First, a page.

Exhibition at the City of Toronto Archives

September - December 2017  |  March - August 2018

Photographing children in the Ward:

Diverging practices of Goss and James

This section compares the photographs of two professional photographers of the period, who took many pictures of children in The Ward. Their distinctive practices were shaped by the commissions and objectives of their work, by their respective employers and audiences, and by their personal aesthetics. Arthur S. Goss, (1881-1940) appointed the first chief photographer of the City of Toronto, in 1911, responded to commissions from various city departments, documenting housing and pavement conditions, health and education, and engineering feats, with the purpose of recording city achievements, and civic and administrative concerns. His photographs provide information about the material and human conditions of life in the city. William James, (1866-1948) an independent photographer, mainly sold his photographs to city newspapers. He looked for the ‘human story’, and tended to profile dramatic characters, offering close-up portraits and striking, if not prototypical, scenes. His work relates directly to the waif tradition and to photojournalism.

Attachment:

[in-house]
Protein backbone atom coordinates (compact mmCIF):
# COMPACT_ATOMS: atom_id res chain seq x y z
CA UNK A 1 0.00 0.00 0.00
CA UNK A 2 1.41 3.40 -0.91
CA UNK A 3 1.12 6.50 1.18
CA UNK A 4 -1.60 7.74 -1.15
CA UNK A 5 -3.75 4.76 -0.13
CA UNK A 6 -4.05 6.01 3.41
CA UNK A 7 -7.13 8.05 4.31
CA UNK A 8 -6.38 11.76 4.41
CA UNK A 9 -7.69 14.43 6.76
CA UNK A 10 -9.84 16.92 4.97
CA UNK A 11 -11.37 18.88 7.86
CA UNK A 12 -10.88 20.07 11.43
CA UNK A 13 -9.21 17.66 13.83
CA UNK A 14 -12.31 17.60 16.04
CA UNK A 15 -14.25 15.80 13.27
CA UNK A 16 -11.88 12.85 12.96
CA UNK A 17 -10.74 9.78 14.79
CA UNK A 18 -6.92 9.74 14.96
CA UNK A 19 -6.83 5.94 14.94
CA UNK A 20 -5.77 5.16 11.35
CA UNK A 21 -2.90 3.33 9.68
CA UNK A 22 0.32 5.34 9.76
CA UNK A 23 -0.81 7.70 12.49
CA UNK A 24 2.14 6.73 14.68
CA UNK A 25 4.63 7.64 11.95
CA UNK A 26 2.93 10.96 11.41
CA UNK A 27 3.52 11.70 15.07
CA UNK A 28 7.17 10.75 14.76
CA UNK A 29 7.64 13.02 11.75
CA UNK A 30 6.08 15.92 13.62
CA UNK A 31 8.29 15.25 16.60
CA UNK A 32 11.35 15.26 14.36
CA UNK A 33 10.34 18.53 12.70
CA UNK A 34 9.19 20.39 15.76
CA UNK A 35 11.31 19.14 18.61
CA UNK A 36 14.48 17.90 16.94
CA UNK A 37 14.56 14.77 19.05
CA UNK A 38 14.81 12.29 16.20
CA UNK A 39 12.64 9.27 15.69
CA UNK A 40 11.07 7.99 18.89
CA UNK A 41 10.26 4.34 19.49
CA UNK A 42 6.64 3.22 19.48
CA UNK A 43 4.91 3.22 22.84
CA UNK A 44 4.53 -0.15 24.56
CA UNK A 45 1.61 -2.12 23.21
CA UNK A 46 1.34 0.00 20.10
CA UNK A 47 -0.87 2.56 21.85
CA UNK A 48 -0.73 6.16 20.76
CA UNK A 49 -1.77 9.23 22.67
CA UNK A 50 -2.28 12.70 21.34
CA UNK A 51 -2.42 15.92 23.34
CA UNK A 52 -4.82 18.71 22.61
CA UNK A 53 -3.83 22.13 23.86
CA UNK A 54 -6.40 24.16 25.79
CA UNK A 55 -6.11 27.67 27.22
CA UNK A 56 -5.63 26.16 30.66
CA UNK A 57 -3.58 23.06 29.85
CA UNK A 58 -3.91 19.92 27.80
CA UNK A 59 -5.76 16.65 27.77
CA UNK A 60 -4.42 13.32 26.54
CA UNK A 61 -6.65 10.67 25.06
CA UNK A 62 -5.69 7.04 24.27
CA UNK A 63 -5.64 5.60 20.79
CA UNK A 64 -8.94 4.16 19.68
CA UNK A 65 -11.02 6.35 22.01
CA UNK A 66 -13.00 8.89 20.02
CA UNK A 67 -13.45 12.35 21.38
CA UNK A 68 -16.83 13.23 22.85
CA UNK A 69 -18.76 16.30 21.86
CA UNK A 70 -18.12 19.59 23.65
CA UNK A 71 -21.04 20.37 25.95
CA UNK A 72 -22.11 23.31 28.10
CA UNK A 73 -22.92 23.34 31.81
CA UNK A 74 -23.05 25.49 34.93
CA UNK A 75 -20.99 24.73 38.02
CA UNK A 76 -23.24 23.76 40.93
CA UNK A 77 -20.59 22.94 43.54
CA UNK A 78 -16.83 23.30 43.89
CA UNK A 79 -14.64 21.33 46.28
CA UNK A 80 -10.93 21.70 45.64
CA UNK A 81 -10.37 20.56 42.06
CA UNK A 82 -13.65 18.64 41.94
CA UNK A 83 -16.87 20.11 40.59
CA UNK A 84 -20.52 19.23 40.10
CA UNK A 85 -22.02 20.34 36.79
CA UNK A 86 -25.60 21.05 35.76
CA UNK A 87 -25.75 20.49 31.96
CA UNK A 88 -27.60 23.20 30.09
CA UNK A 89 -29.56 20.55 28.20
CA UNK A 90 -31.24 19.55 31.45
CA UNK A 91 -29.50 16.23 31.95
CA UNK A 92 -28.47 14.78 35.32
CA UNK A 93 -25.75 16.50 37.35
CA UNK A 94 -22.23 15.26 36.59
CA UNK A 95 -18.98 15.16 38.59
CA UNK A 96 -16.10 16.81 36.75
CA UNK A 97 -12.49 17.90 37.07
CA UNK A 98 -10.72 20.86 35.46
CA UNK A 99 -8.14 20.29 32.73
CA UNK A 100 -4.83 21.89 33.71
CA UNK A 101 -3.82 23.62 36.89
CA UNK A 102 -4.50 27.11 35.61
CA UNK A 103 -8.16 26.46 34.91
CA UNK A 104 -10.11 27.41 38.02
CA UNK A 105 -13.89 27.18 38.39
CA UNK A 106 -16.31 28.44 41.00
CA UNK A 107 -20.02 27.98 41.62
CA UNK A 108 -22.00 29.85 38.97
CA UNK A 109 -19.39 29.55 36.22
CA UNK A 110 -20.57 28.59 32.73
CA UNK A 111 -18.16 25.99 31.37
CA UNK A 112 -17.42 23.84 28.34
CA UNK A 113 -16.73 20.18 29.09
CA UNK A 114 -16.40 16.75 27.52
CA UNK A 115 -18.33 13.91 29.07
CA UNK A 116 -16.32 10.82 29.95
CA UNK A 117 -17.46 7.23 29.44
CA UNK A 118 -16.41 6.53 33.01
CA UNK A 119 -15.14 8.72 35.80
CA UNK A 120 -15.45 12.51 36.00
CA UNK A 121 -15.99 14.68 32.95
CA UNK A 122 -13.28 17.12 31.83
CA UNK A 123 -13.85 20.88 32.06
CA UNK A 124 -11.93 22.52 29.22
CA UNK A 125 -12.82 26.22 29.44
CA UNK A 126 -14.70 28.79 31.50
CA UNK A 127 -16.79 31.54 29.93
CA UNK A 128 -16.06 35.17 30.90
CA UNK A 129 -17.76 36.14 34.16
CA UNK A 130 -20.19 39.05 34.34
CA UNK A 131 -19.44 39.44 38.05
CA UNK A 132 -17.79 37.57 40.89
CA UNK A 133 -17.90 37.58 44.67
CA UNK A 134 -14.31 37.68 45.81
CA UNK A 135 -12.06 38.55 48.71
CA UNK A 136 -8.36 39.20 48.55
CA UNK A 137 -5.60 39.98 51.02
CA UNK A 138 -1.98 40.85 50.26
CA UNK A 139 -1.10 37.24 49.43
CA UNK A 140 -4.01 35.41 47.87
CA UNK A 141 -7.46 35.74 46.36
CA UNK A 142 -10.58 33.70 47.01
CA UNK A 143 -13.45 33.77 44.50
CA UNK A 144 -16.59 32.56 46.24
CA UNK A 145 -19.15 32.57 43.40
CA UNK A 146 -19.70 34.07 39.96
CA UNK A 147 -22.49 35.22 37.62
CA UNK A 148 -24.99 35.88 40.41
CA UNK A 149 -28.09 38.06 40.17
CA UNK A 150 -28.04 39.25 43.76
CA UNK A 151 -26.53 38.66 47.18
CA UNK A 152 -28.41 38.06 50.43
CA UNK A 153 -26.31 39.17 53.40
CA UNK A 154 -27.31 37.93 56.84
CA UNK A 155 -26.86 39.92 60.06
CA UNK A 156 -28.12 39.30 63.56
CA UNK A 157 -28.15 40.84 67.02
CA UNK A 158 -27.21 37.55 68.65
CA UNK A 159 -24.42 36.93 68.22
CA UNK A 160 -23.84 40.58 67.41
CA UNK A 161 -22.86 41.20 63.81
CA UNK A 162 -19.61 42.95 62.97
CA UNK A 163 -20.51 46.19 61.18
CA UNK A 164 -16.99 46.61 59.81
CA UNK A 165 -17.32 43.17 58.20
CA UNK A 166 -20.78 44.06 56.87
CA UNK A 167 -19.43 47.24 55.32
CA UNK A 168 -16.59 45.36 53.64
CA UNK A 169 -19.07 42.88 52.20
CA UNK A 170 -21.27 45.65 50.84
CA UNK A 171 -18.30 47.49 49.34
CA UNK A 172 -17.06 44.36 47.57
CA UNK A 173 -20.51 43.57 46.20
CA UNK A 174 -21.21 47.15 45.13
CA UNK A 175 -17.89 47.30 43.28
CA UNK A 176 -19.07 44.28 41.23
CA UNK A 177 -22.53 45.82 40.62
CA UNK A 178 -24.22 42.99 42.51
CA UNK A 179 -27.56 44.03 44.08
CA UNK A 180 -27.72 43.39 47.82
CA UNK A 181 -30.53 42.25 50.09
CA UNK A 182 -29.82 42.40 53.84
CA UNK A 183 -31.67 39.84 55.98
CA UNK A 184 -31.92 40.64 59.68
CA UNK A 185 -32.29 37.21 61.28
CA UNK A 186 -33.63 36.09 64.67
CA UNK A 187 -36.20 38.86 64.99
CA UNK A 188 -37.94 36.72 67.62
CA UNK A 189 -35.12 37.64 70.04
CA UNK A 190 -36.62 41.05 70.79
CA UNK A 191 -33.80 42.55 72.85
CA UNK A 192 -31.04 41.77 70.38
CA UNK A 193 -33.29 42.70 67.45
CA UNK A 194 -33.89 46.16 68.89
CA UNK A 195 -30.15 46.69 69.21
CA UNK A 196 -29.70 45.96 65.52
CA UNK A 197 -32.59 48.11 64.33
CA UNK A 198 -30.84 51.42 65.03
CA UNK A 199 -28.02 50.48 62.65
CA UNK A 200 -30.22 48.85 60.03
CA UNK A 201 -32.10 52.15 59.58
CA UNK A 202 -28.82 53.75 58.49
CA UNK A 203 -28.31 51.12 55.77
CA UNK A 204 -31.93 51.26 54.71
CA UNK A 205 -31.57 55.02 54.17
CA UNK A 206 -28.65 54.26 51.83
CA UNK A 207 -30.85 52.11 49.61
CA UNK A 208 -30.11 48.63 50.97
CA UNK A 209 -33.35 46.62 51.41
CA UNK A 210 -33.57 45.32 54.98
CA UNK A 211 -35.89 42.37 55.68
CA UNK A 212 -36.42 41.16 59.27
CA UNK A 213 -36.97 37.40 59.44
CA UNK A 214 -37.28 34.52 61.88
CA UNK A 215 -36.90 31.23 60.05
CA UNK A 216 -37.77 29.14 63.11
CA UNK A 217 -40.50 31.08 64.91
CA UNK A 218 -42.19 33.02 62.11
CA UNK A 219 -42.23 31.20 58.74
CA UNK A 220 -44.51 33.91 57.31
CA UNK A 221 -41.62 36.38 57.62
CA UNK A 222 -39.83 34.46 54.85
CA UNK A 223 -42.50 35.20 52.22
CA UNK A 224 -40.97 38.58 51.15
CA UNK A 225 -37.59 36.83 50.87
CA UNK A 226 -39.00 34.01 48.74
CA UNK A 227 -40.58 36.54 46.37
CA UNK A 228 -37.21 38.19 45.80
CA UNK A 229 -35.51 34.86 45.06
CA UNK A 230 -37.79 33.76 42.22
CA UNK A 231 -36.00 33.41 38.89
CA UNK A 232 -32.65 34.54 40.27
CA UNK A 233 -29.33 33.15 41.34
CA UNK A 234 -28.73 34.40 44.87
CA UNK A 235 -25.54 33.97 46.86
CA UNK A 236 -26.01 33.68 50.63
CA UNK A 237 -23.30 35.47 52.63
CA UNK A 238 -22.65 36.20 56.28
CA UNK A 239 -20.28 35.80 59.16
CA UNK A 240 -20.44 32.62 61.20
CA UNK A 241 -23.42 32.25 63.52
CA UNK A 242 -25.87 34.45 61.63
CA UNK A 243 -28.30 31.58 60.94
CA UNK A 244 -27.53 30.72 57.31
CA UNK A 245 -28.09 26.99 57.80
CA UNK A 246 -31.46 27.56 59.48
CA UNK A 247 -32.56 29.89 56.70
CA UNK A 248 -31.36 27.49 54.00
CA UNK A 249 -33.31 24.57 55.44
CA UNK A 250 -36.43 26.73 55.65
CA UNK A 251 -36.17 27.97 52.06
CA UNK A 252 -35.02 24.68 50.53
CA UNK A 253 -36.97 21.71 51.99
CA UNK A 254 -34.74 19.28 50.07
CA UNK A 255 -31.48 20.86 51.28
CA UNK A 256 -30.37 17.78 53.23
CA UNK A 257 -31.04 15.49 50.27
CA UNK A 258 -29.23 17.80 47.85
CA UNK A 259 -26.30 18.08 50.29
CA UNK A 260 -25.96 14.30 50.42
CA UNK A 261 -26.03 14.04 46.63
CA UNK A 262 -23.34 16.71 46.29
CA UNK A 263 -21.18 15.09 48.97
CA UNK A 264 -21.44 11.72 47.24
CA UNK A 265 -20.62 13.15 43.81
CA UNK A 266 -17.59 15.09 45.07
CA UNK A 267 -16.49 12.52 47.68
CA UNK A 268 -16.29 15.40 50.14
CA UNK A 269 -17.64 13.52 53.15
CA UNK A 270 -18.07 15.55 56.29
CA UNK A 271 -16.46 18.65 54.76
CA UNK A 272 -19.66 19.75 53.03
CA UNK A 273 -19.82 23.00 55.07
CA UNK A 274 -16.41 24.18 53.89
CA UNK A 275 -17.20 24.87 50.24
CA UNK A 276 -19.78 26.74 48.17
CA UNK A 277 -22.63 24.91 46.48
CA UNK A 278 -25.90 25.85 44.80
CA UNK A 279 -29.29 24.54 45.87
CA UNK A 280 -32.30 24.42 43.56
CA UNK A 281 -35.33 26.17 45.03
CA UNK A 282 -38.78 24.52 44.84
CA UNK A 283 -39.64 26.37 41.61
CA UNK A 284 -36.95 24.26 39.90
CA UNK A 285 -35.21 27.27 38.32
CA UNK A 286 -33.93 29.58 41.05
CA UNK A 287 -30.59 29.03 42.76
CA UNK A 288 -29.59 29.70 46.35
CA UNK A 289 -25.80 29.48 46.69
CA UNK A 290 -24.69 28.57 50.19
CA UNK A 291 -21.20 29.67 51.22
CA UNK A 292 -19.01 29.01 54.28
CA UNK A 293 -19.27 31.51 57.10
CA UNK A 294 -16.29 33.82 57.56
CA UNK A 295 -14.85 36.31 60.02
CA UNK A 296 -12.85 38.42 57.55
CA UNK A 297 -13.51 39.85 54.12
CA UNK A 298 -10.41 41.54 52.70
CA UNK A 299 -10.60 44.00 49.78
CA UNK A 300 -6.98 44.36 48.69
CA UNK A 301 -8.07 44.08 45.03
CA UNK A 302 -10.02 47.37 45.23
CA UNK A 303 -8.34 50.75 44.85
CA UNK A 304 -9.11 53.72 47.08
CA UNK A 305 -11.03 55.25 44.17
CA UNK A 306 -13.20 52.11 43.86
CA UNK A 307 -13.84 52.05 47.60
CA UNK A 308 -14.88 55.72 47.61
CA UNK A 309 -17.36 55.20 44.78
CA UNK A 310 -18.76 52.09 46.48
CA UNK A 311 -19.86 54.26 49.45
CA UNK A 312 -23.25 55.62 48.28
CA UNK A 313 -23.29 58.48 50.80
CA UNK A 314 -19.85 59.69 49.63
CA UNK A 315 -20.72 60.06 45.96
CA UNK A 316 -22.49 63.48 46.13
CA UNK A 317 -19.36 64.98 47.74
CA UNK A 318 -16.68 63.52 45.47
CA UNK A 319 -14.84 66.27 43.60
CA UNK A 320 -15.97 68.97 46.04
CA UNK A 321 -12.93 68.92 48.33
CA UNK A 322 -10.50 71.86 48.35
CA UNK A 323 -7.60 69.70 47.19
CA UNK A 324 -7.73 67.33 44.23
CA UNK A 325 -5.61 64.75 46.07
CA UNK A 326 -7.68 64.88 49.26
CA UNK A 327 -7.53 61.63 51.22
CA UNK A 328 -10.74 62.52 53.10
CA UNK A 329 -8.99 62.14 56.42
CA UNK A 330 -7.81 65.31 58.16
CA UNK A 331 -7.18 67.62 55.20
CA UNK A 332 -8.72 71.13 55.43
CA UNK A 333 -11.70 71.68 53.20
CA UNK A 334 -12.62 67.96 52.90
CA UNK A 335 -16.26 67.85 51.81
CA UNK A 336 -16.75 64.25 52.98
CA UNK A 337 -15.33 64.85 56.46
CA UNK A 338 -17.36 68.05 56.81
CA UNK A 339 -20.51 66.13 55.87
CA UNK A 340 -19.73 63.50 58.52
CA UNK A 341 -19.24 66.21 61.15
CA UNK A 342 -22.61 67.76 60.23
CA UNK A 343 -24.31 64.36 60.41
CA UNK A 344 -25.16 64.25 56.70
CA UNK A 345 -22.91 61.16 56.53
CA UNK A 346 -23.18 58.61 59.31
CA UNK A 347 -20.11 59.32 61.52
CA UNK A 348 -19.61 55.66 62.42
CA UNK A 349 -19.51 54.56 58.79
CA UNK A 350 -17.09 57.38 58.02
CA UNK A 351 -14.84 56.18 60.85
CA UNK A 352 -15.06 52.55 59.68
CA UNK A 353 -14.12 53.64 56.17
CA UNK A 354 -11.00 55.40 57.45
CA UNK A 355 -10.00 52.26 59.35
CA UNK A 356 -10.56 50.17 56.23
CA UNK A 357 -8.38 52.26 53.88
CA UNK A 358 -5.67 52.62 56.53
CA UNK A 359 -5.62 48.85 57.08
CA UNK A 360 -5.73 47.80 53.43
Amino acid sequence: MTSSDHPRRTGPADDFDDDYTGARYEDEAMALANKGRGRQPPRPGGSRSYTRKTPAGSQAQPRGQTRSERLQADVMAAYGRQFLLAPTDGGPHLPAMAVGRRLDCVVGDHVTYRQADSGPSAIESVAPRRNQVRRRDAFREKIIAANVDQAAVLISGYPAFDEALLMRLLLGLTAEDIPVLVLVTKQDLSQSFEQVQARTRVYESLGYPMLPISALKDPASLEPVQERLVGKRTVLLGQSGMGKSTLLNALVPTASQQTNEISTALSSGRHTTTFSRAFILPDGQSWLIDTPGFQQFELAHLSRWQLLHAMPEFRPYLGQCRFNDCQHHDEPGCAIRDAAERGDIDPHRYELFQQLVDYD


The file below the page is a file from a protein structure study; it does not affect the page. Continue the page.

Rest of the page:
In Goss’ and James’ photographs, we can notice differences in the ways children are shown in their environment. Children appear to different degrees as circumstantial/ incidental, or as intended subjects, their postures alternatively at happenstance, or posed and even composed, framed up close, or located by important features of context. 

ARTHUR GOSS 

1841 - 1940

WILLIAM JAMES 

1866 - 1948